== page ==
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It’s More Than Just A Ribbon

I’ll never forget the words I once heard from the farm owner of a show venue. “Well Emily, if a ribbon means ‘that’ much to you , I’ll give you a ribbon.”

Back story .. I signed West and myself up for a dressage show on my birthday last winter. We went, and we won. I waited and sat around forever for my ribbon. When I finally approached the farm owner, she told me that since the class didn’t fill all the way, she wasn’t giving ribbons. As you can imagine, I pitched my best fit.

Aside from the fact that I paid good money, I trailered my horse there, I rode my test, and I EARNED that blue – it’s so much more than a ribbon.

What that farm owner didn’t know is that my horse was diagnosed with EPM only a few short months prior. This was his first blue ribbon since coming back into work and competition. She didn’t see how sick he was, or the financial burden of treating his illness. She didn’t see all the work my vets, farrier, and chiropractor put into bringing him back to health. She didn’t see the countless hours of training and conditioning it took to get his body ready for competition again. She didn’t know what the last several months had been like for us.

Maybe it’s an older woman, who finally got back out there after a bad fall that scared her so bad she didn’t ride her horse for a year. Maybe it’s a nervous teenager trying the equitation for the first time. Maybe it’s a senior horse’s last time competing, or maybe it’s a young horse’s first. Maybe it’s someone’s first recognized event. Maybe someone has been saving money for months and months to be able to compete just once. Maybe it’s someone stepping out into a brand new discipline. Maybe it’s the “worthless” horse, finally doing a bit of good. Maybe, like my situation – a horse you weren’t sure would ever compete again, having his comeback moment. Maybe someone drove across the entire country to compete at that specific venue. There are SO many reasons for a $0.50 ribbon to be worth so much more to someone.

Just like with everything else in life, we all go through our own riding struggles. Maybe it’s a personal issue, a health issue, horse problem, finances, the list goes on. Being able to overcome the problems in our daily lives and get in the ring with our horses is worth celebrating. A white ribbon hanging on the wall could mean more to someone than any blue ribbon ever will. Every ribbon is special, and every one has a story.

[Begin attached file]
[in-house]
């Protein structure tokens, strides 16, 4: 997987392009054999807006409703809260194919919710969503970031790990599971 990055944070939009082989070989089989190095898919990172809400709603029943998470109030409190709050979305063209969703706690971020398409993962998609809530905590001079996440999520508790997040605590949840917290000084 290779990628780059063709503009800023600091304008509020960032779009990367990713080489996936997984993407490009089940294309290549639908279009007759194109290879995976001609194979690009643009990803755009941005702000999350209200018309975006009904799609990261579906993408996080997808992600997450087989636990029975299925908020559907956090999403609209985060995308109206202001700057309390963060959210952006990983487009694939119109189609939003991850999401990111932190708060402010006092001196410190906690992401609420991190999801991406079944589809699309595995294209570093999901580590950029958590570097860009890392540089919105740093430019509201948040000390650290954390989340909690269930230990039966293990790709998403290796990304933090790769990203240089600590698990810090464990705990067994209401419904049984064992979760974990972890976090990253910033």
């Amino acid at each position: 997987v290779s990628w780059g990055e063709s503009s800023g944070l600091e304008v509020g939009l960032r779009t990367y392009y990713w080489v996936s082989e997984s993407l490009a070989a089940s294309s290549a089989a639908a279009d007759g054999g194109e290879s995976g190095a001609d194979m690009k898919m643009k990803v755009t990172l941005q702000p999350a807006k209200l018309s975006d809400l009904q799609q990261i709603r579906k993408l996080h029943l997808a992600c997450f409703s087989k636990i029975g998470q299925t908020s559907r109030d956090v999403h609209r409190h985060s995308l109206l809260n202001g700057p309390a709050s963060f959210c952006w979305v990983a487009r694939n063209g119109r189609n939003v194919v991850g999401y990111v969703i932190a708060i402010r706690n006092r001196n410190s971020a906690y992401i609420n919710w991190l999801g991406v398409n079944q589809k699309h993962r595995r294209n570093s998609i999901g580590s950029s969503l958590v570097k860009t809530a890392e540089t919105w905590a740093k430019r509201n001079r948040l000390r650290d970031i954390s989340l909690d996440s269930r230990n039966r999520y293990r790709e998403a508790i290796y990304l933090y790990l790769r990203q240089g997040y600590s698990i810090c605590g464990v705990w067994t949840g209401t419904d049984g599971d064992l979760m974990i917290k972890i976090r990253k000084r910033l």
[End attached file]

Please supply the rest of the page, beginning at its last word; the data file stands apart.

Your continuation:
I save every single one of my ribbons. I can tell you when and where they’re from, what horse they’re from, and all about that particular day. There’s just something about looking around at a wall full of ribbons that makes you feel good. Not only that, but I find that they keep me encouraged and motivated. The greens make me want to work for the yellows, and the reds make me want to push for the blues.

Ribbons are a physical reminder not only of a specific day and accomplishment, but also of all the hard work that went into winning it. I know not all ribbons mean the world to everyone, and that’s okay. However, we need to let people celebrate their accomplishments – no matter how big or small – because we have no idea what they went through to accomplish them.

In short, yes – ribbons do mean ‘that’ much to me. I cherish each and every one. Not only because of the work and circumstances that went into winning them, but because one day when those horses are no longer around, the ribbons and memories will be.

*Cover photo ribbon is NOT from the venue I reference in this post.*


  • Elisa Eslow

    I completely related to this because this happened to me one my mare, Ruth who was rescued only 2-3 months prior to that first show. The gal that was handing out ribbons didn’t want to just us our 2nd place ribbon because there was only 2 of us in this class and we couldn’t even finish because it was the last class of the day and she was super sore standing around and from competing in just 3 short classes. That ribbon meant EVERYTHING to me because of that special horse & special ride. I was working to pay off my entry fees to my mentor who offered to cover them for me. I was in exactly that situation & it was so embarrassing and frustrating that I had to explain “I just want the ribbon”. Please can I have my ribbon that my rescue mare just earned? I remember saying that. I’ll never forget those 4 ribbons from that first show! She is now retired. We only ever got to compete in 1 show before we found out she has chronic lameness issues… thank you for writing this! It’s important & everyone should be conscious of “earning that ribbon”.

    • Nicholle

      This was so heart warming and so true! I have won championships and have a lot of ribbons… but the one that has meant the most to me, was the 6th place ribbon my horse and I won in my first rated show. We competed against 72 riders. That green ribbon hangs proudly in my office.
      Darn it, I spent thousands of dollars to earn that 75-cent ribbon! Lol

  • Tracy Patton

    Yes! Well said. It’s NOT the EGO that the ribbon represents, but that after 5 years of rehab, tears, wanting to give up, financial burden, trailering to multiple vets and LOVE- that I want to display my 5th place ribbon along with my 1st place ribbon for FLASH. He will never, ever be able to compete again but he has been my BEST mentor, trainer, teacher and companion. He has tried hard for me and has been patient and loving. He deserves the same from me.

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